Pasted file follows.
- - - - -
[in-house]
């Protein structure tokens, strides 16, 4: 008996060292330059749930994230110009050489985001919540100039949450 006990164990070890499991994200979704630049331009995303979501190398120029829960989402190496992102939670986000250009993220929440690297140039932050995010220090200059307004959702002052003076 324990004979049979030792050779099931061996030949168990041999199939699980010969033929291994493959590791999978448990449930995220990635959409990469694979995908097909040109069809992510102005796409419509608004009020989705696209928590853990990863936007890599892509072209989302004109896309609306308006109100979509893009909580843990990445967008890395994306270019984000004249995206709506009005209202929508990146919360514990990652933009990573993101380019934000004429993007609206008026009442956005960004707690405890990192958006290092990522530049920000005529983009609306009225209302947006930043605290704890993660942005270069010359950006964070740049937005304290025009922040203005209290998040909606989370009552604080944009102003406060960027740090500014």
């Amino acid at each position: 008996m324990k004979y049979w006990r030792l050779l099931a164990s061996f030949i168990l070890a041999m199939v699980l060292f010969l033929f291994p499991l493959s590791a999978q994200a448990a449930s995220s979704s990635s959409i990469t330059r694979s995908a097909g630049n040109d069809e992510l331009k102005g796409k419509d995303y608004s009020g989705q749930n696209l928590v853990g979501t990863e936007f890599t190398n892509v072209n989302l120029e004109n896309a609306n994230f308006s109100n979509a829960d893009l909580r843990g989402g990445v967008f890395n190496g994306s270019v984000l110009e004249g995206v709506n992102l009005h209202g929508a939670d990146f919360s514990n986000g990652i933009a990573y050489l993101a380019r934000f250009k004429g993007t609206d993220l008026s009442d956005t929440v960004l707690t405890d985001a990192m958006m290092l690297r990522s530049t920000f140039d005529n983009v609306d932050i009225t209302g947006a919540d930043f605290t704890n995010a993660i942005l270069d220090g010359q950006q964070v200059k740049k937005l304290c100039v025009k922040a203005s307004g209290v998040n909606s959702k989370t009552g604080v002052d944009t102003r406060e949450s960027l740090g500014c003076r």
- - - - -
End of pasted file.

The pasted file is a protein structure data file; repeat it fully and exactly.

[in-house]
């Protein structure tokens, strides 16, 4: 008996060292330059749930994230110009050489985001919540100039949450 006990164990070890499991994200979704630049331009995303979501190398120029829960989402190496992102939670986000250009993220929440690297140039932050995010220090200059307004959702002052003076 324990004979049979030792050779099931061996030949168990041999199939699980010969033929291994493959590791999978448990449930995220990635959409990469694979995908097909040109069809992510102005796409419509608004009020989705696209928590853990990863936007890599892509072209989302004109896309609306308006109100979509893009909580843990990445967008890395994306270019984000004249995206709506009005209202929508990146919360514990990652933009990573993101380019934000004429993007609206008026009442956005960004707690405890990192958006290092990522530049920000005529983009609306009225209302947006930043605290704890993660942005270069010359950006964070740049937005304290025009922040203005209290998040909606989370009552604080944009102003406060960027740090500014």
């Amino acid at each position: 008996m324990k004979y049979w006990r030792l050779l099931a164990s061996f030949i168990l070890a041999m199939v699980l060292f010969l033929f291994p499991l493959s590791a999978q994200a448990a449930s995220s979704s990635s959409i990469t330059r694979s995908a097909g630049n040109d069809e992510l331009k102005g796409k419509d995303y608004s009020g989705q749930n696209l928590v853990g979501t990863e936007f890599t190398n892509v072209n989302l120029e004109n896309a609306n994230f308006s109100n979509a829960d893009l909580r843990g989402g990445v967008f890395n190496g994306s270019v984000l110009e004249g995206v709506n992102l009005h209202g929508a939670d990146f919360s514990n986000g990652i933009a990573y050489l993101a380019r934000f250009k004429g993007t609206d993220l008026s009442d956005t929440v960004l707690t405890d985001a990192m958006m290092l690297r990522s530049t920000f140039d005529n983009v609306d932050i009225t209302g947006a919540d930043f605290t704890n995010a993660i942005l270069d220090g010359q950006q964070v200059k740049k937005l304290c100039v025009k922040a203005s307004g209290v998040n909606s959702k989370t009552g604080v002052d944009t102003r406060e949450s960027l740090g500014c003076r």